In many respects Schumann is the archetypal romantic
artist: deeply influenced by literature, committed to powerfully intense
emotions, creatively aware of the virtuosity of performers. He was himself
a fine pianist, and the first twenty-three of his published compositions
were for his own instrument. His marriage to Clara Wieck in 1840 coincided
with a new phase in his creative life, concentrating on song, for in
that year alone he composed some 140 lieder. Then two years later chamber
music became his priority, with three string quartets, and a piano quartet
and quintet, the latter one of the finest examples of the genre.
Schumann also wrote four fine symphonies and three
concertos, one each for the cello, the violin and the piano, as well
as choral music and two works for the theatre. But the man himself remains
something of an enigma, a depressive whose mental anguish resulted in
1852 in a failed suicide attempt, and incarceration in an asylum for
the last two years of his tragically short life. Much of his output
is little known, but there is no doubt that Schumann was one of the
key figures of the romantic movement and one of the great composers
of the 19th century.
Schumann was not fully at home with opera, despite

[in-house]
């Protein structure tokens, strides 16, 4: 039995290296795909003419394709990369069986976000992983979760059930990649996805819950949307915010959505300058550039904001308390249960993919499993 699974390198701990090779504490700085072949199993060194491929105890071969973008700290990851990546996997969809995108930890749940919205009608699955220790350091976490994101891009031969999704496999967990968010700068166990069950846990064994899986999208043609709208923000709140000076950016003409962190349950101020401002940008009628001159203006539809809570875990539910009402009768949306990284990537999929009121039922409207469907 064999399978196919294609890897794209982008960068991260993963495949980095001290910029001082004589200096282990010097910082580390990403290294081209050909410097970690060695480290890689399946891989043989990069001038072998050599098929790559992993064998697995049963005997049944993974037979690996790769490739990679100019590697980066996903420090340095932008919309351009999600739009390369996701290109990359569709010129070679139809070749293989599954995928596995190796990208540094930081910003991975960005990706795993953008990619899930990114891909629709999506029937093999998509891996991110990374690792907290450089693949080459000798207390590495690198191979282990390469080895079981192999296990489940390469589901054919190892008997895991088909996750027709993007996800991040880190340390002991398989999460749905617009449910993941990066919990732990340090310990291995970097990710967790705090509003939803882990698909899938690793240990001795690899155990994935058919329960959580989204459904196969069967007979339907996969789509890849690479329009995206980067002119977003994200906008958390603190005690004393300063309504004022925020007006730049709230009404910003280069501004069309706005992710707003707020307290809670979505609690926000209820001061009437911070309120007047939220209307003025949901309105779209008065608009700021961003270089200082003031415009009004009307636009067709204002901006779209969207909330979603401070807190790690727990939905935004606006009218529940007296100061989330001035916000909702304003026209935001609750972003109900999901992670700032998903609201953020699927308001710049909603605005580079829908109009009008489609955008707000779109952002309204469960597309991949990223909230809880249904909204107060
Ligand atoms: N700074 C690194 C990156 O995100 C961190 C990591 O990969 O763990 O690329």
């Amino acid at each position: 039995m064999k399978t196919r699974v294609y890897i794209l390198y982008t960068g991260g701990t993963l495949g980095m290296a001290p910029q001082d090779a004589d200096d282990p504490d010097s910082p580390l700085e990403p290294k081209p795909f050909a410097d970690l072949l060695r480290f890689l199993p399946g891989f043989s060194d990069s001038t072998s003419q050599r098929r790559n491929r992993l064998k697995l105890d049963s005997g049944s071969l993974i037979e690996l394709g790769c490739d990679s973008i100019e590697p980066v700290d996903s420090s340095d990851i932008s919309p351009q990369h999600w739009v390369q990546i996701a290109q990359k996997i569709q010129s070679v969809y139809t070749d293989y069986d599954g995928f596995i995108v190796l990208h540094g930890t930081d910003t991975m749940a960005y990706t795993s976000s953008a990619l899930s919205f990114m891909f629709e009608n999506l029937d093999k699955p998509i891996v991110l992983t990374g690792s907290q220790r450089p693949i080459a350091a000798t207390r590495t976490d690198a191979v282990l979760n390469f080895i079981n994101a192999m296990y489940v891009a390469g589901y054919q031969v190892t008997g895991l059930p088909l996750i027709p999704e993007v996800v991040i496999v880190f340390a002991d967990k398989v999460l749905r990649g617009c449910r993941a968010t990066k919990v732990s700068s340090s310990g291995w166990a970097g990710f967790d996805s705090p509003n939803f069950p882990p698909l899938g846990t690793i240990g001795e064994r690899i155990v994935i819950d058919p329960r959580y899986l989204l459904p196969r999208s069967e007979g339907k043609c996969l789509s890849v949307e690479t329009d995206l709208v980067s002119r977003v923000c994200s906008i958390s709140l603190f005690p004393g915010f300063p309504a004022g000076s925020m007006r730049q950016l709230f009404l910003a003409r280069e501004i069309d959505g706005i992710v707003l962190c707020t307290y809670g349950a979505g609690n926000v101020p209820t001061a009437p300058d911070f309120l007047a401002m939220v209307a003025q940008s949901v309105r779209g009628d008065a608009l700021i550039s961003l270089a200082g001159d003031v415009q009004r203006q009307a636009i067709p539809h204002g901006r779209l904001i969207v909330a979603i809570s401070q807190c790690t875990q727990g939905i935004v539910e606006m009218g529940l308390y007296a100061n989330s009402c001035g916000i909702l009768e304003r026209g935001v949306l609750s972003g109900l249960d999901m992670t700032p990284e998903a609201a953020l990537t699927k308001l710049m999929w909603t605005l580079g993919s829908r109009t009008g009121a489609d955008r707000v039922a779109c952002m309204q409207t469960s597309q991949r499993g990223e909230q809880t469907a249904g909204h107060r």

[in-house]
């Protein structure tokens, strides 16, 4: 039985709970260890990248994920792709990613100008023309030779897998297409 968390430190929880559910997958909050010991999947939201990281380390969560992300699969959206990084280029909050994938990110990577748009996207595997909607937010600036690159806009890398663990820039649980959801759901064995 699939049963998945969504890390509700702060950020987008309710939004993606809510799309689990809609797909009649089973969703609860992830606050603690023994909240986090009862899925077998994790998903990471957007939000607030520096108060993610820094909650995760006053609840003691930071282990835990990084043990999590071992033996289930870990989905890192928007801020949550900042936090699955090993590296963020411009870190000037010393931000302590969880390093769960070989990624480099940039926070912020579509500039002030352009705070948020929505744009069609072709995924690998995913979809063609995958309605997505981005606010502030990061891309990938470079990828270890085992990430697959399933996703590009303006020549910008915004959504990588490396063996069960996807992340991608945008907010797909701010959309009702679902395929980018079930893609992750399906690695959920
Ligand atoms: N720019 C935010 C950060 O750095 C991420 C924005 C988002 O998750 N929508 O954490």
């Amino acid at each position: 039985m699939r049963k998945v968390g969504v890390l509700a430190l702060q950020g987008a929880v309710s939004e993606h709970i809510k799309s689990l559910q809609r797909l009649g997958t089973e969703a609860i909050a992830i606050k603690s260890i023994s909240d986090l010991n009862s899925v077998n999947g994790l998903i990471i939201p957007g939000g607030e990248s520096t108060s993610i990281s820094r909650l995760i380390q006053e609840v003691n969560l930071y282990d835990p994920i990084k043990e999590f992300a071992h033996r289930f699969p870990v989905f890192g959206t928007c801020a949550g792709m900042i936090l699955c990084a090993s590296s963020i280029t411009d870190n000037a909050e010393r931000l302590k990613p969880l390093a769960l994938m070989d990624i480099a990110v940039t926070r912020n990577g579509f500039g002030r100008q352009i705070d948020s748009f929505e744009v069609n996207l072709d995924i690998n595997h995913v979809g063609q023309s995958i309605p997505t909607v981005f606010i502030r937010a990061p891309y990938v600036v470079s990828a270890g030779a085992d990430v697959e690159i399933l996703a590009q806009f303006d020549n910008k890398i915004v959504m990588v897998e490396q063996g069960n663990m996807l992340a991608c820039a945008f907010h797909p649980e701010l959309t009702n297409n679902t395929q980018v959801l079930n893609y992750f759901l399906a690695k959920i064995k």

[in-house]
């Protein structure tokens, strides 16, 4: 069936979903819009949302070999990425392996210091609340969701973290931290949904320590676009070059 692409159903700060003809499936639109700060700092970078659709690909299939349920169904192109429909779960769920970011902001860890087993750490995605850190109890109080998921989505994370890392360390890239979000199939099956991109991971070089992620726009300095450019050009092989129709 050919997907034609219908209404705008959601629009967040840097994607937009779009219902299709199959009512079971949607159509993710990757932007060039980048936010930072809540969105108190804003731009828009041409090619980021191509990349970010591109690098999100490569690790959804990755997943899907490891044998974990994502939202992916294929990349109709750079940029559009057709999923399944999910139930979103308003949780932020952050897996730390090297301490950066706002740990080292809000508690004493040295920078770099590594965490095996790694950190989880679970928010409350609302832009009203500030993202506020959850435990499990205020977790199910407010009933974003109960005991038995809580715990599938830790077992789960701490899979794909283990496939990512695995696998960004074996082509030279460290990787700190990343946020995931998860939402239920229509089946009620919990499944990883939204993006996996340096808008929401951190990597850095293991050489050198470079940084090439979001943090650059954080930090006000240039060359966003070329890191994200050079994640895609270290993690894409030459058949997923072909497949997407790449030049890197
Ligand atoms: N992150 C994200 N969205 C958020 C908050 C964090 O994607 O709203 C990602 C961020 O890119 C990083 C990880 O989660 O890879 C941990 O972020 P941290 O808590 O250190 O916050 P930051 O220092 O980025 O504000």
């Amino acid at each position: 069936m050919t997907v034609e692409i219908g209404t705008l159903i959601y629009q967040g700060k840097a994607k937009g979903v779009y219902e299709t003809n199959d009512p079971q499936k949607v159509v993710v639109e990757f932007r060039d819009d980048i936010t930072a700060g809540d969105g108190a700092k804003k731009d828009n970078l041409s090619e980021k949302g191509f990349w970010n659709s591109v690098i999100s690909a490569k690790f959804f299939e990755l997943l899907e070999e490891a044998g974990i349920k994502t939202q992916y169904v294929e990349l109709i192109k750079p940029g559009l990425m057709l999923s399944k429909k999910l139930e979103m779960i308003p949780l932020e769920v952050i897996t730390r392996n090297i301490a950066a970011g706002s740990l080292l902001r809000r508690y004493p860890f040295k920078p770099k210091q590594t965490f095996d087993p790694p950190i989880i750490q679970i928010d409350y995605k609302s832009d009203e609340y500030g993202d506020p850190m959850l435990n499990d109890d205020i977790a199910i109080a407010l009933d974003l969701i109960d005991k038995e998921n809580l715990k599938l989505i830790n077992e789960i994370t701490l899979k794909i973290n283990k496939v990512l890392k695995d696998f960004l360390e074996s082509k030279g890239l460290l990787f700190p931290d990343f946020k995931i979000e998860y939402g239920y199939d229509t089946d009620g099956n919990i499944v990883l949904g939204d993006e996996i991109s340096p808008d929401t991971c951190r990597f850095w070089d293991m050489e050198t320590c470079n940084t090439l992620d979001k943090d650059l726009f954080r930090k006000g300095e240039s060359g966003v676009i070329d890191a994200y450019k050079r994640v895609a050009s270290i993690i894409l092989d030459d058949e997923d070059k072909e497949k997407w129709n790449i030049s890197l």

the excellent music to be found in his Genoveva. The Scenes
from Goethe's Faust has its operatic qualities, to be sure, but
like Berlioz's Damnation of Faust, it occupies a hybrid position
and is more at home in the concert hall, a kind of dramatic oratorio.
Schumann composed the work for the celebrations of
the Goethe centenary in 1849, although not all of it was complete in
time. It is no surprise that there were such difficulties, since the
music is constructed on an extended scale and composed with great attention
to detail. Here the symphonist and the song writer really do come together,
and the responses to the text and the drama are intensely felt.
Parts 1 and 2 contain portraits and other aspects of
Faust and Gretchen, whereas Part 3 (like the final part of Mahler's
8th Symphony) is concerned with Transfiguration. There are changes of
style and approach as suggested by this epic scheme, but no matter.
For this is a committed and visionary work which contains some of the
best music Schumann ever composed, not least because for him it was
a labour of love.
For example, he wrote nothing more dramatic than the
scene depicting the blinding and death of Faust. Moreover, after hearing
this, who dare suggest that Schumann was a poor orchestrator?
Bernhard Klee conducts a performance of vivid conviction
and drama, though the visionary aspect which comes to the fore in Part
3 is appropriately lyrical in tone. Of the singers, Dietrich Fischer-Dieskau
takes the leading role, as he did also in the recording conducted by
Benjamin Britten (on Decca). It is a tribute to his artistry that he
is equally successful as Faust and, in Part 3, as Doctor Marianus. In
truth there is a distinguished and particularly strong team of soloists
in this performance: Walter Berry, Edith Mathis, Nicolai Gedda are all
at the peak of their form. With very good, truthful recorded sound and
high production standards, this recording still gives enormous satisfaction
twenty years after it was made.